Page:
Being an African Wild Dog out here is not easy. It is a constant battle against hyenas for food, and avoiding lions is an absolute necessity for survival. According to the International Union for Conservation of Nature (IUCN) Red List, there are roughly 1400 mature wild dogs in the wild. In the Kruger National Park, it is believed the number of adult wild dogs is between 250-300. To put it in perspective, spotted hyenas number 5000 +. That’s a lot of competition.
As a social animal, Wild Dogs are incredibly successful hunters, utilising their endurance and numbers to flush out, chase down and outflank their target. In fact, they are arguably the most successful predators with 70-80% of hunts ending successfully (compared to 20-30% in lions and leopards). However, as an individual dog the strength of the pack is gone. No one to help defend you, no one to help catch prey. It is an incredibly vulnerable position to be in.
In order to start a new pack though, individual dogs will separate off from their native pack in the search of another ‘disperser’ of the opposite sex. This ensures genetic diversity and strength of the population as a whole.
It would seem though, that the risk is worth it. It allows individuals the opportunity to spread their own genes (as otherwise only the alpha male and female in a pack are able to do so). For a while on Londolozi, we were seeing a lone male dog running all across the reserve. Sightings were infrequent, often separated by days or weeks. In late 2019, we began to see a single pair of dogs relatively frequently. The uniqueness of the male and female duo is that the female is lacking an ear! This makes them very easy to identify.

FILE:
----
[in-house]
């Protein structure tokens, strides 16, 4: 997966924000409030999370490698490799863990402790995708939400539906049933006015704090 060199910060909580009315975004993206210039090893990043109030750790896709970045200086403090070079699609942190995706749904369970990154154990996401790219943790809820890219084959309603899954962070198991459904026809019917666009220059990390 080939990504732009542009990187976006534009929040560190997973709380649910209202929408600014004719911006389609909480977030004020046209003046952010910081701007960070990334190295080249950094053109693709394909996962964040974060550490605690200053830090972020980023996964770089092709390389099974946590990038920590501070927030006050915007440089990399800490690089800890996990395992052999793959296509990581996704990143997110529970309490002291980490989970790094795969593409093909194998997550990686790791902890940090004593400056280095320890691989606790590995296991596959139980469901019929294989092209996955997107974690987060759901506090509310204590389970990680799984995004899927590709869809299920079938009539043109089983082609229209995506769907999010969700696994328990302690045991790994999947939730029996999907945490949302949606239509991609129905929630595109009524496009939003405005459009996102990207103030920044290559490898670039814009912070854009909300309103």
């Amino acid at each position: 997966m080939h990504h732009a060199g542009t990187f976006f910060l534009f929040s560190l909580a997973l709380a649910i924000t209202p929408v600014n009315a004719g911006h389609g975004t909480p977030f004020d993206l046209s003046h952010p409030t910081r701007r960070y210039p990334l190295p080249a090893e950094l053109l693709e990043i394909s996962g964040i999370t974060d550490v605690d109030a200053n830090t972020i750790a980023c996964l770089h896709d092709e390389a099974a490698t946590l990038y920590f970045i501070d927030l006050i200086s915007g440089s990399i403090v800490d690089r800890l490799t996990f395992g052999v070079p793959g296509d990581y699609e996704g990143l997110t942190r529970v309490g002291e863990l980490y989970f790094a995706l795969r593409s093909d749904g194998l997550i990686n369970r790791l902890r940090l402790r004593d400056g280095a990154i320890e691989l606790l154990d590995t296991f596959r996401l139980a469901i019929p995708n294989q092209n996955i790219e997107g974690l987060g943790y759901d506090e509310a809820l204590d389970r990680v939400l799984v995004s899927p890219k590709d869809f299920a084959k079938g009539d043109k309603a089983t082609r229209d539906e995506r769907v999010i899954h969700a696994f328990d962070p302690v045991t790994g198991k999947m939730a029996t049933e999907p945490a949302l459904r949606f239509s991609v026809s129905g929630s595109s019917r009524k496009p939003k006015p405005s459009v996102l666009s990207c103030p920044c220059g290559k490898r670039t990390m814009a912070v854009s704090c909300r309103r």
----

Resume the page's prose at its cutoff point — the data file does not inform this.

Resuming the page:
Against all odds, these two dogs managed to survive alone for months and somehow, across an area of 3,5 million hectares (~8,5 million acres) found each other. On top of this, they have accepted each other and are attempting to start a new pack.
When we first started seeing this pair in mid-to-late 2019, it was just after wild dogs normally give birth. The female was not pregnant, thus we assume that they only met up after the breeding season. Now in early April, she is heavily pregnant. This is incredibly exciting as we have a very real prospect that they may den on Londolozi. Interestingly, it is still about two months before Wild Dogs normally give birth. It looks to us that she may have pups within the next couple of weeks though…
We have been lucky enough to see the pair of dogs five times in the last week. Of the three hunts that we witnessed, all were successful. The male chased down impala over about 800 yards, managing to chase down and successfully catch a young impala each time. The show of stamina and speed was absolutely breathtaking.
Heart-warmingly, in each of the three instances when the male caught the prey, he allowed the female to take the majority of the meat. He would stand guard listening out for any danger while the female got her fill. A tactic to ensure the pups gain the nourishment they need while developing? We witnessed a hyena steal one of the kills from the pair – the male chased the hyena off and allowed the female to finish the remaining scraps.
We can’t help but think of this one-eared female dog and liken her to the success of the Tsalala lioness. Will the pair of dogs manage to find a suitable den? And will they manage to raise pups in this environment as a group of only two dogs? We are eagerly waiting for this story to unfold.